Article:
Uploaded by TheIntegralCALC on 06.09.2011

Transcript:

Hi, everyone. Welcome back to integralcalc.com. Today, we’re going to be talking about the

equation of a parabola and using it to find the parabola’s vertex, focus, directix and

axis. So in this particular problem, we’ve been the given the equation for a parabola

x squared minus 4x minus 4y equals zero. and the first thing that we want to take notice

of is which of our variables is quadratic and which is linear. And that means which

one of them is squared and which one of them is not.

So notice that we have an x squared term. That means that x is our quadratic variable

and as far as y goes, we only have a y to the first power which means it’s a linear

variable. We don’t have y squared. So x is the quadratic variable, y is the linear

variable. So what we want to do is just keep that in mind and we want to separate the variables

so we have x’s on one side and y’s on the other. So we’ll go ahead and say x squared

minus 4x, we’ll add 4y to both sides so we’ll get 4y.And now, because x is the quadratic

factor, we want to complete the square with respect to x. Remember that to complete the

square, we take the coefficient on the first degree term so this is x to the first power.

We don’t want to deal with the x squared term. We’re taking the coefficient on the

first degree and we’re going to divide that by 2. We’ll get negative 2 and then we square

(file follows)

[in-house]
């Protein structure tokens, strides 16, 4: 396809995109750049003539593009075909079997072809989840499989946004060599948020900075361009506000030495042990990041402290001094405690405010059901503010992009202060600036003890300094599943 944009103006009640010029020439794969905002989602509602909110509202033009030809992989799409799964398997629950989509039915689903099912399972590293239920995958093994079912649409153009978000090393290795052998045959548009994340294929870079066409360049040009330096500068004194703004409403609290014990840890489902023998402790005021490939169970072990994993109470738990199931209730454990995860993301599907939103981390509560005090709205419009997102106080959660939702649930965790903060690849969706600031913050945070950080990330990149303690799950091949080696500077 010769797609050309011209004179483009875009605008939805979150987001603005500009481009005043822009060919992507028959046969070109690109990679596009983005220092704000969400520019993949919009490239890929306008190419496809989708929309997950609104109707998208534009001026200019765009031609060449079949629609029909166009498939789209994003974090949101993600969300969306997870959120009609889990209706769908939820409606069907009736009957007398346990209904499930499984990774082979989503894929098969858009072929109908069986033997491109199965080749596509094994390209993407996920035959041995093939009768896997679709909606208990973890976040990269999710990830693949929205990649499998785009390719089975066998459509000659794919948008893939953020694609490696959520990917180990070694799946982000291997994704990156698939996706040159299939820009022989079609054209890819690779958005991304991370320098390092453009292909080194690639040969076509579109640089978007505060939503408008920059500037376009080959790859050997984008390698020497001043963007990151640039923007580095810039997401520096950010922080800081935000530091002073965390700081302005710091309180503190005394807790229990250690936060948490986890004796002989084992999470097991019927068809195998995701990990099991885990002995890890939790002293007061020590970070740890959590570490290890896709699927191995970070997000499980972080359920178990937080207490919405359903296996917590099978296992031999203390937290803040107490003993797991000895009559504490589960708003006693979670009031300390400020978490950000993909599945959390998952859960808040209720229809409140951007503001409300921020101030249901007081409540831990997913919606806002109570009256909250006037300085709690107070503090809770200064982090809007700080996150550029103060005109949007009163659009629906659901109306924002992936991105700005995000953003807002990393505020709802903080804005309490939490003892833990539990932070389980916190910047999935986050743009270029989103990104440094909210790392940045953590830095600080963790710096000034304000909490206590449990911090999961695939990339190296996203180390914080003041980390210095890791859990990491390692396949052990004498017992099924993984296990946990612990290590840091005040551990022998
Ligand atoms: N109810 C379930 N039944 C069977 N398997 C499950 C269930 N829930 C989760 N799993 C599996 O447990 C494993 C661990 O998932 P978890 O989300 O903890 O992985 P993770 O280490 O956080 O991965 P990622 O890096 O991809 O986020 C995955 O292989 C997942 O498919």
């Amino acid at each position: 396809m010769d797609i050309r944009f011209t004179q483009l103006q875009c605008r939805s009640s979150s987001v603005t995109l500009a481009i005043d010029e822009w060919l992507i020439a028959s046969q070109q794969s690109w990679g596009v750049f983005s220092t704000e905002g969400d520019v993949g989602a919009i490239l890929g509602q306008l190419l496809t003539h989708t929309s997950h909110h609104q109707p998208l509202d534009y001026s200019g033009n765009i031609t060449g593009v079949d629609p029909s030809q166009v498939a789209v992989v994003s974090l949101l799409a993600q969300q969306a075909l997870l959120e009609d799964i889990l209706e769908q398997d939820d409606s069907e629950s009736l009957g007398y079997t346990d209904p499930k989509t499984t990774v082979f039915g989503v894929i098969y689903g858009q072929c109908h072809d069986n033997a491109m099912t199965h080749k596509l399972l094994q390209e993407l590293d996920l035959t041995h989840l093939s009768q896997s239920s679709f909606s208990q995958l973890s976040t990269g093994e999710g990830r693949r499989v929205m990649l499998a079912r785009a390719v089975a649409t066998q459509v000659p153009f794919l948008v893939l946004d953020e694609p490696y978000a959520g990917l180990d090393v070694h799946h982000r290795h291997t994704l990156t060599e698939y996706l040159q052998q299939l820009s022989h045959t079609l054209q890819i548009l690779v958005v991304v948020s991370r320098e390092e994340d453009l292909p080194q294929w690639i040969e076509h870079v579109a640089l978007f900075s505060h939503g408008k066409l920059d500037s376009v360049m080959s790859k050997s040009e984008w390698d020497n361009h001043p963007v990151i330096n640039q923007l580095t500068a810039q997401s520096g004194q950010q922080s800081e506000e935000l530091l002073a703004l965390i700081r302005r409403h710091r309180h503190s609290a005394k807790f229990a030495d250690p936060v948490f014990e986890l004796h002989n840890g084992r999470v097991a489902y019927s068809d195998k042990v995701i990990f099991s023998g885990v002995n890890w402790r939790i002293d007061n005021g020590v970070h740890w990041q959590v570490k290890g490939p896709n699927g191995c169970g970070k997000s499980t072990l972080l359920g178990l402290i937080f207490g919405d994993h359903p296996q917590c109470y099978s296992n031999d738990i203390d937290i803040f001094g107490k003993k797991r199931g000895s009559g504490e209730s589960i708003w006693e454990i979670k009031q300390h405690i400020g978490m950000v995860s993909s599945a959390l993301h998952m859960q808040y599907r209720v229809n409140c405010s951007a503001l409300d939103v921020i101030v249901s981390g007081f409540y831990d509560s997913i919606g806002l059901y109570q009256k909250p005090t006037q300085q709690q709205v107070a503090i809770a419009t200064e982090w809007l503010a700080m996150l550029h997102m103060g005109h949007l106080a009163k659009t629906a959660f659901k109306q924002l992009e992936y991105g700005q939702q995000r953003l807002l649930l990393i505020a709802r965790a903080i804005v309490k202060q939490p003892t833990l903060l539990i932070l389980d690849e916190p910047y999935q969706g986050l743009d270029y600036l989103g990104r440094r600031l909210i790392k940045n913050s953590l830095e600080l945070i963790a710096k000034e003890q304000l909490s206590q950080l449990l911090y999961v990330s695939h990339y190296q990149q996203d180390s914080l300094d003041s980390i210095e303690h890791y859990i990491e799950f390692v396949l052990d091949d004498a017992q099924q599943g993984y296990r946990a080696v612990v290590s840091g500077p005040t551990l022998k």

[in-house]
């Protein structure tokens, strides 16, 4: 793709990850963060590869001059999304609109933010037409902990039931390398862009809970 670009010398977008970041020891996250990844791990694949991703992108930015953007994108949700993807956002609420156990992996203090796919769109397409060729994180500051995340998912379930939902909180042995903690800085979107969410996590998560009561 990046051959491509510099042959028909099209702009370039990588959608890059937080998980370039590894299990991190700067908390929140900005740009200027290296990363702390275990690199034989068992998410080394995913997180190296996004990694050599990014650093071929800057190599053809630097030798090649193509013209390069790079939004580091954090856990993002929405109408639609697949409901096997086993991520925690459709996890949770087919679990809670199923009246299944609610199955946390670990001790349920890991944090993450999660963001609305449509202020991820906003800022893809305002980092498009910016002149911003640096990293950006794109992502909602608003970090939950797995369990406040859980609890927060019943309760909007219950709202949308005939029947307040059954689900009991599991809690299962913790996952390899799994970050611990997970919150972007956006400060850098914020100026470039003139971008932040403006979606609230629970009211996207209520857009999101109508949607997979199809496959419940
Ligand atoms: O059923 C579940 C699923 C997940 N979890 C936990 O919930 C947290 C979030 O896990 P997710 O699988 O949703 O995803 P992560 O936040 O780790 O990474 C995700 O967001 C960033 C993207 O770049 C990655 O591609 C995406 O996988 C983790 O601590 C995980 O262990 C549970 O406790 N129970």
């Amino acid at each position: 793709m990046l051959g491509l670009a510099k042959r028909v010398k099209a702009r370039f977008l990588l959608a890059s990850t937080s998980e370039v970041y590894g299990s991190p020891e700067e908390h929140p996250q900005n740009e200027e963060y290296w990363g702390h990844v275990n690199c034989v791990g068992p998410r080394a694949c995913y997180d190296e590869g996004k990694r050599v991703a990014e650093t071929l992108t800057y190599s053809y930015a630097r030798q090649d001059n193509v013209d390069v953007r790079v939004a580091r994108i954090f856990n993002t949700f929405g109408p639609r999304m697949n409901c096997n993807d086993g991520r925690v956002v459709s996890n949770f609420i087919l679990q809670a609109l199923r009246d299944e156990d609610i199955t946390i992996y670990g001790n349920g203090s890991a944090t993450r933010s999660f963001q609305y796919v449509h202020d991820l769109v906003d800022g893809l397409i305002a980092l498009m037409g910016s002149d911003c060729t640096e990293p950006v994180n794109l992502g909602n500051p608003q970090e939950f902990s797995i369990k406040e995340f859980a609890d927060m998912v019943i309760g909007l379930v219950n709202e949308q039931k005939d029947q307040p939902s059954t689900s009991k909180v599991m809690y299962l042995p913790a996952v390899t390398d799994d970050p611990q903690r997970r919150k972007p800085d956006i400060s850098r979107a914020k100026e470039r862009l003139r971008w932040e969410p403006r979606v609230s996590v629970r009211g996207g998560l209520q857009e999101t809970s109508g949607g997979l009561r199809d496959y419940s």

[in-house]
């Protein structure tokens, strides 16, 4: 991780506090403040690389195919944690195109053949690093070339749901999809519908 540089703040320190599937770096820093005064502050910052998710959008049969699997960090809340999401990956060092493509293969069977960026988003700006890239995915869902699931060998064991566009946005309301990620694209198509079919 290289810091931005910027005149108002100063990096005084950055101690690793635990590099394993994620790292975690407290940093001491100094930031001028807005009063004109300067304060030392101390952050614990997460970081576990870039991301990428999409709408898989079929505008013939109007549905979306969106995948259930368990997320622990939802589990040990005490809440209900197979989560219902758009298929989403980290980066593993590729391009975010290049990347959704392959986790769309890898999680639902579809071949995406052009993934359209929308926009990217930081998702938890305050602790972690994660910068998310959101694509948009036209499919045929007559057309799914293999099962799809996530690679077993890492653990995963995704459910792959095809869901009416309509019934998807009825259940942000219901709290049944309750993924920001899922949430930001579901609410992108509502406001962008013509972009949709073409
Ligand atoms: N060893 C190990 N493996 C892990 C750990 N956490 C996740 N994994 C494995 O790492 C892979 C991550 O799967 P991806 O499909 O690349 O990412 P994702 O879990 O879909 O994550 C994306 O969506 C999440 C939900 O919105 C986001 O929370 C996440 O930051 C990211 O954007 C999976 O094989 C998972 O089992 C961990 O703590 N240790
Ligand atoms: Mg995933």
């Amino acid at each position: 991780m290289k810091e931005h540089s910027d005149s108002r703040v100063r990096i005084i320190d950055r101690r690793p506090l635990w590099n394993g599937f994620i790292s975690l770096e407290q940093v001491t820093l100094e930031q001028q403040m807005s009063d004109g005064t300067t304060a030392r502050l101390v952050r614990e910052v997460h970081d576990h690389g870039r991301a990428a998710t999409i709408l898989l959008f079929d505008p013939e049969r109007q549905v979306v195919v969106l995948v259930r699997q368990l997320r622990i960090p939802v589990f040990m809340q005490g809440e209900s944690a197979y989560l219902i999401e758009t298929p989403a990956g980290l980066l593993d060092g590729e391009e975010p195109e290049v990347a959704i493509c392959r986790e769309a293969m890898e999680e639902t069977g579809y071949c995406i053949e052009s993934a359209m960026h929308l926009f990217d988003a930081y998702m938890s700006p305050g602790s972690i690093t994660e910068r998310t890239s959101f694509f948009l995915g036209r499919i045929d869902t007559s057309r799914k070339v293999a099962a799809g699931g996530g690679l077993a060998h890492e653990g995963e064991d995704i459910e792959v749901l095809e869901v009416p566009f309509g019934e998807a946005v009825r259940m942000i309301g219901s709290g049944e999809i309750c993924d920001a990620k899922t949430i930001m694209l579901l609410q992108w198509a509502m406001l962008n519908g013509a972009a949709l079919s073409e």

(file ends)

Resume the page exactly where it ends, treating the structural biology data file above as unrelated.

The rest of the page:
our answer and we get a positive 4. Remember too that when you’re completing the square,

if you have a coefficient on your x squared term right here, you need to divide through

both sides of the equation by that coefficient because the coefficient on the x squared term

has to be one before you can complete the square root with respect to x. in this case,

it already is so we could just go ahead and take this coefficient on the first degree

term. So 4 now is what we’re going to add to both sides in order to complete the square

with respect to x. Remember that we have to add it to both sides so that we don’t actually

fundamentally change the equation. So we add 4 to both sides. Now, we can factor the left-hand

side into x minus 2 times x minus 2 which is the same thing as x minus 2 squared. On

the right-hand side, let’s go ahead and factor out a 4 just to simplify things so

we get 4 times y plus 1 over here on the right. Now our whole goal here is to try to transform

our equation into something that’s as similar as possible to one of four other equations.

When we’re dealing with finding the vertex, focus, directix and axis of a parabola, I’ve

made a chart that I hope would help simplify things. So notice here before we go look at

the chart that x squared is our quadratic factor. We already knew that. We determined

that x was our quadratic factor and we can see over here on the right-hand side that